more from Richard Cartwright

Single Idea 13952

[catalogued under 9. Objects / D. Essence of Objects / 7. Essence and Necessity / a. Essence as necessary properties]

Full Idea

Essentialism, as I shall understand it, is the doctrine that among the attributes of a thing some are essential, others merely accidental. Its essential attributes are those it has necessarily, those it could not have lacked.

Gist of Idea

Essentialism says some of a thing's properties are necessary, and could not be absent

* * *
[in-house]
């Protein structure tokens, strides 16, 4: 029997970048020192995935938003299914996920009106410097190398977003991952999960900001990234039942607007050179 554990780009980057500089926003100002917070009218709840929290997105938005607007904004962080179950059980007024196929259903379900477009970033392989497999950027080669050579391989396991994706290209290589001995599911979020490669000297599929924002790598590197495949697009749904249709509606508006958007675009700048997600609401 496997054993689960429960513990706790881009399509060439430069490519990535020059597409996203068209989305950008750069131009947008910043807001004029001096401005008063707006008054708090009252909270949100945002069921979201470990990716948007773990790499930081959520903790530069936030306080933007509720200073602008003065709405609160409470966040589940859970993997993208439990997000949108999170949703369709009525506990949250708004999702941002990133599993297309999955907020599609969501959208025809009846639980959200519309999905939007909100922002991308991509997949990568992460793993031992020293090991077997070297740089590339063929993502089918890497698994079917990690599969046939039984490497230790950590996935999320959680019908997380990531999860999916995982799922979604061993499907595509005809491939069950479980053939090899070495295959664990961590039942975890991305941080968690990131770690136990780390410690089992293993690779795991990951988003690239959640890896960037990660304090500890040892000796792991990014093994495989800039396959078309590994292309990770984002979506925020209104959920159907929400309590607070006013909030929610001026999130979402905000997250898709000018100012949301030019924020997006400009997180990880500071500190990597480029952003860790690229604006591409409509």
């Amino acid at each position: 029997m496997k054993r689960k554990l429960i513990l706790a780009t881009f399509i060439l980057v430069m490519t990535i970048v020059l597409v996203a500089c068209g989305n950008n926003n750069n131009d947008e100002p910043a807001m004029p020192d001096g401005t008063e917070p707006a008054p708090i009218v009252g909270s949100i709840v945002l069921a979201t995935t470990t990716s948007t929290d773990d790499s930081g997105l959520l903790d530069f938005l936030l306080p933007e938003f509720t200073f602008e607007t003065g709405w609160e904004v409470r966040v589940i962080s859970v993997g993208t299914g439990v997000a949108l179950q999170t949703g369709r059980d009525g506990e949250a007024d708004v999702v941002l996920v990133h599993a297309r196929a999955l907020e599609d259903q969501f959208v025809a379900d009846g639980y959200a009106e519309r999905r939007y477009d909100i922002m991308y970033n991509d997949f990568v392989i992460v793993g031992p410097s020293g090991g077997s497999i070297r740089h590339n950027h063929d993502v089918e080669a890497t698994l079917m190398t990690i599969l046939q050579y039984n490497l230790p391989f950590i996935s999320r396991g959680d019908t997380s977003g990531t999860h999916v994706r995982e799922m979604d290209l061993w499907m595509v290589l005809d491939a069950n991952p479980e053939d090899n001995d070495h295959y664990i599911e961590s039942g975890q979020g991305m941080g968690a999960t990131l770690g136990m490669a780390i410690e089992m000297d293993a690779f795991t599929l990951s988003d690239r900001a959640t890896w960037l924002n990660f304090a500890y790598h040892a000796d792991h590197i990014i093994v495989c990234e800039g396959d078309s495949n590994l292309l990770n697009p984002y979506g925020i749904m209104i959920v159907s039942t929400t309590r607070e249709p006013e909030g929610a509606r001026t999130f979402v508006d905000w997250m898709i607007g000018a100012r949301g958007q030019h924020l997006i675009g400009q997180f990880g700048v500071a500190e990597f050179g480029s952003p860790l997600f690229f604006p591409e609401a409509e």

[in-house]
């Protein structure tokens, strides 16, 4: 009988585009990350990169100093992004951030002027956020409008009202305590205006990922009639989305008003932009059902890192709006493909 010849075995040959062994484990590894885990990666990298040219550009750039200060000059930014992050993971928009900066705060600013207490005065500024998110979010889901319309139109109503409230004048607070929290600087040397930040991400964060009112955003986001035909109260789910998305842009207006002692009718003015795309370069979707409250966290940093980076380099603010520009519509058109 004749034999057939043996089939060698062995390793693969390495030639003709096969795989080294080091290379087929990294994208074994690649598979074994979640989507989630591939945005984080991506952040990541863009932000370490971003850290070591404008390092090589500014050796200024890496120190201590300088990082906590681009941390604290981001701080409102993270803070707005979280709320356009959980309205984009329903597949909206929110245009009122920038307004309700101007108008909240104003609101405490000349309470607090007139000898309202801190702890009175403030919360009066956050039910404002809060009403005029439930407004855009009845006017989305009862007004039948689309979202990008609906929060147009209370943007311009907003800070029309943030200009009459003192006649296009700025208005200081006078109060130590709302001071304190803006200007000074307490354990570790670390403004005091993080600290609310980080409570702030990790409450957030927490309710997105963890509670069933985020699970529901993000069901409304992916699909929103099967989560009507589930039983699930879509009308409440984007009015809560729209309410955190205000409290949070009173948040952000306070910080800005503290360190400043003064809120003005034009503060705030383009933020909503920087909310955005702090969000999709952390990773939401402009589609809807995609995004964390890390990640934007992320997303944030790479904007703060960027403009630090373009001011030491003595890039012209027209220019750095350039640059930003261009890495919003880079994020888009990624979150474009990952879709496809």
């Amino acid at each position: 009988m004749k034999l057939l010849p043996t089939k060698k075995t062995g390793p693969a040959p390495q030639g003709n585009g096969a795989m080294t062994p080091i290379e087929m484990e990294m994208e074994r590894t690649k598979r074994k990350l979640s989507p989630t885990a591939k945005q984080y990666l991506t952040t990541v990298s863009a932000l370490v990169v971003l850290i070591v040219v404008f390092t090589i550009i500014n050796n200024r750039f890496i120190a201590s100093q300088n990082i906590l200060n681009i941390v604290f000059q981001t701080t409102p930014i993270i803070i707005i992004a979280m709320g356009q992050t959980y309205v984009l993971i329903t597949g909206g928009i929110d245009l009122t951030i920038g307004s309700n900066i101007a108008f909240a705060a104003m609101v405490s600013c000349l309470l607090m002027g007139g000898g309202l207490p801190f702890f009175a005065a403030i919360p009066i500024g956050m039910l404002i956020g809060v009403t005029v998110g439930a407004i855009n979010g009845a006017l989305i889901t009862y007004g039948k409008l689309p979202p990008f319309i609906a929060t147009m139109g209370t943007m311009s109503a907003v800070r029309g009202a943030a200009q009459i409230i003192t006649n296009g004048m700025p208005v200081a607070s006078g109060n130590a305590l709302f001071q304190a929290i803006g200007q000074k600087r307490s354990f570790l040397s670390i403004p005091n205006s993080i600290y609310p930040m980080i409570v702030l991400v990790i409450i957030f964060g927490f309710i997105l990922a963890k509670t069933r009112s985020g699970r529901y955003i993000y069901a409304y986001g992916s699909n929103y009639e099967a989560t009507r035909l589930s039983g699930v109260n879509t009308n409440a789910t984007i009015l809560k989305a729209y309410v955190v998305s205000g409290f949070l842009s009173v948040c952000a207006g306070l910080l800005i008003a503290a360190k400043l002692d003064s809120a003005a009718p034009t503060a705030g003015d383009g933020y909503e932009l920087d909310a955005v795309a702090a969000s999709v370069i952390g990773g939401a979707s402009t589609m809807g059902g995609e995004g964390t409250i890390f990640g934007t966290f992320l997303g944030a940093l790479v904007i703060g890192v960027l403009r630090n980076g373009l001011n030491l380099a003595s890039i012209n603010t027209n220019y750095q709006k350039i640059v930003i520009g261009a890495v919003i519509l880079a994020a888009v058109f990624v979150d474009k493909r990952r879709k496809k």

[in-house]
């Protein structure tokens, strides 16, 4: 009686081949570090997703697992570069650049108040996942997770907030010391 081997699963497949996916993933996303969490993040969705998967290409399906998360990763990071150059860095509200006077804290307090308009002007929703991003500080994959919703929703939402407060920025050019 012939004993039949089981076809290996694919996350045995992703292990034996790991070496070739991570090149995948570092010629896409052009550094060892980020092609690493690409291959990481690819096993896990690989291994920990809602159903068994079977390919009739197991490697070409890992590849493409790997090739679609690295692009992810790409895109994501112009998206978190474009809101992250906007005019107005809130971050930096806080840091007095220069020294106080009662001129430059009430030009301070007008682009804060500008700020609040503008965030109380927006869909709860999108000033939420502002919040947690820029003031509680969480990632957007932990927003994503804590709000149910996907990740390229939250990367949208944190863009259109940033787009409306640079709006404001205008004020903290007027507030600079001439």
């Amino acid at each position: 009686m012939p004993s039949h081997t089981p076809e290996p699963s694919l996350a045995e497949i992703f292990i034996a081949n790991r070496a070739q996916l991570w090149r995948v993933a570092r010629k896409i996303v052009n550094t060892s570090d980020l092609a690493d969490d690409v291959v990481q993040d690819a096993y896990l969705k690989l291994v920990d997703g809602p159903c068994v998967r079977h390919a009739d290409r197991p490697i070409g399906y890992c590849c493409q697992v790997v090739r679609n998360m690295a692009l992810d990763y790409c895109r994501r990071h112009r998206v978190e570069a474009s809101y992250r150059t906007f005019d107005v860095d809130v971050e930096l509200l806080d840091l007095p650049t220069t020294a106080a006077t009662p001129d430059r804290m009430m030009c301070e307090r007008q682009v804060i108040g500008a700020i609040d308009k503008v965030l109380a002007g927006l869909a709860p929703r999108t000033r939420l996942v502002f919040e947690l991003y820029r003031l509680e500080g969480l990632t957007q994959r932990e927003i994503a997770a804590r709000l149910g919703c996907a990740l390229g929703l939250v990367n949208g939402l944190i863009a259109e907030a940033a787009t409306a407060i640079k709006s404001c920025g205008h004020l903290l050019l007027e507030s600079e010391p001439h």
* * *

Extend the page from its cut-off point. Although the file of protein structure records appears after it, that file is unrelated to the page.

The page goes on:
Richard Cartwright (Some Remarks on Essentialism [1968], p.149)

Book Reference

Cartwright,Richard: 'Philosophical Essays' [MIT 1987], p.149

A Reaction

The problem with this, which Cartwright does not address, is that trivial and gerrymandered properties (such as having self-identity, or being 'such that 2+2=4') seem to be necessarily, but don't seem to constitute the essence of a thing.